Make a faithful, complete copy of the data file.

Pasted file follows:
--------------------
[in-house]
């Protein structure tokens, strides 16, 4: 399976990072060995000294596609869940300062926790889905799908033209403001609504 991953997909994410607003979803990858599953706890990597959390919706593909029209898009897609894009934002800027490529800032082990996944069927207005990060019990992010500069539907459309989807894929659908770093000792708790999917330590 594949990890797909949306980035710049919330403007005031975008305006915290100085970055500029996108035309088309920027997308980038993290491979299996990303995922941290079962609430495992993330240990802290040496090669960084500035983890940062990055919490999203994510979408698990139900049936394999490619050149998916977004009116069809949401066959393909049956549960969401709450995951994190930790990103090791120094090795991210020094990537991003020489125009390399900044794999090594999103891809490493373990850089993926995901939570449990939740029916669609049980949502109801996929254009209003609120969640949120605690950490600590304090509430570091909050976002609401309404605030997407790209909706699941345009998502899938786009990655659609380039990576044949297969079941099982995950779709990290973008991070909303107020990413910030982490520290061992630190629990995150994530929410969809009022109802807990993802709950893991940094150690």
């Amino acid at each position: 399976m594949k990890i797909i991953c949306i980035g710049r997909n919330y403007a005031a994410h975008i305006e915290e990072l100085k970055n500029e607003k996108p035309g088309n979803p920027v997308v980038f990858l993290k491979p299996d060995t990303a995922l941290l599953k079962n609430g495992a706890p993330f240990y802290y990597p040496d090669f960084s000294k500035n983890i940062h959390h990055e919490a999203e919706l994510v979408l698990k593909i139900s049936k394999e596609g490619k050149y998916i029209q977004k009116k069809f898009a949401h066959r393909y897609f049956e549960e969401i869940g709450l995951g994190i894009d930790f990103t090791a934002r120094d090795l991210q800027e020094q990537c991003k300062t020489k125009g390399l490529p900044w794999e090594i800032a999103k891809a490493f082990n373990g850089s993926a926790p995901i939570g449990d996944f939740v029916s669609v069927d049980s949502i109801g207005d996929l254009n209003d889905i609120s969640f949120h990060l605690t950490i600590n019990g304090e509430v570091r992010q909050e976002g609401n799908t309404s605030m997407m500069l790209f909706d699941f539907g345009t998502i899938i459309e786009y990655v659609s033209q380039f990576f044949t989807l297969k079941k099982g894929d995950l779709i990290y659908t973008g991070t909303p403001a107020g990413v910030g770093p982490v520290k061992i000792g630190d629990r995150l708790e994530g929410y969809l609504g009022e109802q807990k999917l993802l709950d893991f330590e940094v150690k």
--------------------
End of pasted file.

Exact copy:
[in-house]
């Protein structure tokens, strides 16, 4: 399976990072060995000294596609869940300062926790889905799908033209403001609504 991953997909994410607003979803990858599953706890990597959390919706593909029209898009897609894009934002800027490529800032082990996944069927207005990060019990992010500069539907459309989807894929659908770093000792708790999917330590 594949990890797909949306980035710049919330403007005031975008305006915290100085970055500029996108035309088309920027997308980038993290491979299996990303995922941290079962609430495992993330240990802290040496090669960084500035983890940062990055919490999203994510979408698990139900049936394999490619050149998916977004009116069809949401066959393909049956549960969401709450995951994190930790990103090791120094090795991210020094990537991003020489125009390399900044794999090594999103891809490493373990850089993926995901939570449990939740029916669609049980949502109801996929254009209003609120969640949120605690950490600590304090509430570091909050976002609401309404605030997407790209909706699941345009998502899938786009990655659609380039990576044949297969079941099982995950779709990290973008991070909303107020990413910030982490520290061992630190629990995150994530929410969809009022109802807990993802709950893991940094150690």
């Amino acid at each position: 399976m594949k990890i797909i991953c949306i980035g710049r997909n919330y403007a005031a994410h975008i305006e915290e990072l100085k970055n500029e607003k996108p035309g088309n979803p920027v997308v980038f990858l993290k491979p299996d060995t990303a995922l941290l599953k079962n609430g495992a706890p993330f240990y802290y990597p040496d090669f960084s000294k500035n983890i940062h959390h990055e919490a999203e919706l994510v979408l698990k593909i139900s049936k394999e596609g490619k050149y998916i029209q977004k009116k069809f898009a949401h066959r393909y897609f049956e549960e969401i869940g709450l995951g994190i894009d930790f990103t090791a934002r120094d090795l991210q800027e020094q990537c991003k300062t020489k125009g390399l490529p900044w794999e090594i800032a999103k891809a490493f082990n373990g850089s993926a926790p995901i939570g449990d996944f939740v029916s669609v069927d049980s949502i109801g207005d996929l254009n209003d889905i609120s969640f949120h990060l605690t950490i600590n019990g304090e509430v570091r992010q909050e976002g609401n799908t309404s605030m997407m500069l790209f909706d699941f539907g345009t998502i899938i459309e786009y990655v659609s033209q380039f990576f044949t989807l297969k079941k099982g894929d995950l779709i990290y659908t973008g991070t909303p403001a107020g990413v910030g770093p982490v520290k061992i000792g630190d629990r995150l708790e994530g929410y969809l609504g009022e109802q807990k999917l993802l709950d893991f330590e940094v150690k």